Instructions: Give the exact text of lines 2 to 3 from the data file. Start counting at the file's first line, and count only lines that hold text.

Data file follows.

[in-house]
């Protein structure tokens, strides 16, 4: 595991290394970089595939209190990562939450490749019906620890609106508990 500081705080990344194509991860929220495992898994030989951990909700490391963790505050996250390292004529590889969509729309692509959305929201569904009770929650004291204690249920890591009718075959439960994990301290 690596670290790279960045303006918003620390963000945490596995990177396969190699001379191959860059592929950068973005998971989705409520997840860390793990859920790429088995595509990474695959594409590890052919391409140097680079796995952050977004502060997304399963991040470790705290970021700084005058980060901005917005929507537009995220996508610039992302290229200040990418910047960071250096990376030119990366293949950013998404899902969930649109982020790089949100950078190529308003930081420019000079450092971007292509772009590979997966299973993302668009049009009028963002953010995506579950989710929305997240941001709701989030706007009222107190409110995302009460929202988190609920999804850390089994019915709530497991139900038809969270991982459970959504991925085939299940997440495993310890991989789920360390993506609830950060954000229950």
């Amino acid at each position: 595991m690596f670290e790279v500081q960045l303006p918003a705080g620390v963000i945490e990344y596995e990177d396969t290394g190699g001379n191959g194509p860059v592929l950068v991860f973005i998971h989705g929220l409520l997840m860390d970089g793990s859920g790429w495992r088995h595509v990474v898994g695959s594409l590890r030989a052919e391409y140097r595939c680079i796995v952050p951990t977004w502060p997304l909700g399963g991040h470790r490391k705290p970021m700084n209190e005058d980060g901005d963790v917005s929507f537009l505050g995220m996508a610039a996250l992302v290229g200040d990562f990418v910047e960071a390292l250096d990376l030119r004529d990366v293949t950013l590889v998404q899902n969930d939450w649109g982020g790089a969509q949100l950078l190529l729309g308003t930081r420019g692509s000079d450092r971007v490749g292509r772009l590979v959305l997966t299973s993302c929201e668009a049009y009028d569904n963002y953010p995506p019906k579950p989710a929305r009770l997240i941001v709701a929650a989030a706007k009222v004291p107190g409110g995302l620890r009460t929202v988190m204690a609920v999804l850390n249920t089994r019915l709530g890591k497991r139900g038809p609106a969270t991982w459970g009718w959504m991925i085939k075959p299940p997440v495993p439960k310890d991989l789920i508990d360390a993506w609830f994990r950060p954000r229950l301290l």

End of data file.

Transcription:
């Protein structure tokens, strides 16, 4: 595991290394970089595939209190990562939450490749019906620890609106508990 500081705080990344194509991860929220495992898994030989951990909700490391963790505050996250390292004529590889969509729309692509959305929201569904009770929650004291204690249920890591009718075959439960994990301290 690596670290790279960045303006918003620390963000945490596995990177396969190699001379191959860059592929950068973005998971989705409520997840860390793990859920790429088995595509990474695959594409590890052919391409140097680079796995952050977004502060997304399963991040470790705290970021700084005058980060901005917005929507537009995220996508610039992302290229200040990418910047960071250096990376030119990366293949950013998404899902969930649109982020790089949100950078190529308003930081420019000079450092971007292509772009590979997966299973993302668009049009009028963002953010995506579950989710929305997240941001709701989030706007009222107190409110995302009460929202988190609920999804850390089994019915709530497991139900038809969270991982459970959504991925085939299940997440495993310890991989789920360390993506609830950060954000229950």
């Amino acid at each position: 595991m690596f670290e790279v500081q960045l303006p918003a705080g620390v963000i945490e990344y596995e990177d396969t290394g190699g001379n191959g194509p860059v592929l950068v991860f973005i998971h989705g929220l409520l997840m860390d970089g793990s859920g790429w495992r088995h595509v990474v898994g695959s594409l590890r030989a052919e391409y140097r595939c680079i796995v952050p951990t977004w502060p997304l909700g399963g991040h470790r490391k705290p970021m700084n209190e005058d980060g901005d963790v917005s929507f537009l505050g995220m996508a610039a996250l992302v290229g200040d990562f990418v910047e960071a390292l250096d990376l030119r004529d990366v293949t950013l590889v998404q899902n969930d939450w649109g982020g790089a969509q949100l950078l190529l729309g308003t930081r420019g692509s000079d450092r971007v490749g292509r772009l590979v959305l997966t299973s993302c929201e668009a049009y009028d569904n963002y953010p995506p019906k579950p989710a929305r009770l997240i941001v709701a929650a989030a706007k009222v004291p107190g409110g995302l620890r009460t929202v988190m204690a609920v999804l850390n249920t089994r019915l709530g890591k497991r139900g038809p609106a969270t991982w459970g009718w959504m991925i085939k075959p299940p997440v495993p439960k310890d991989l789920i508990d360390a993506w609830f994990r950060p954000r229950l301290l």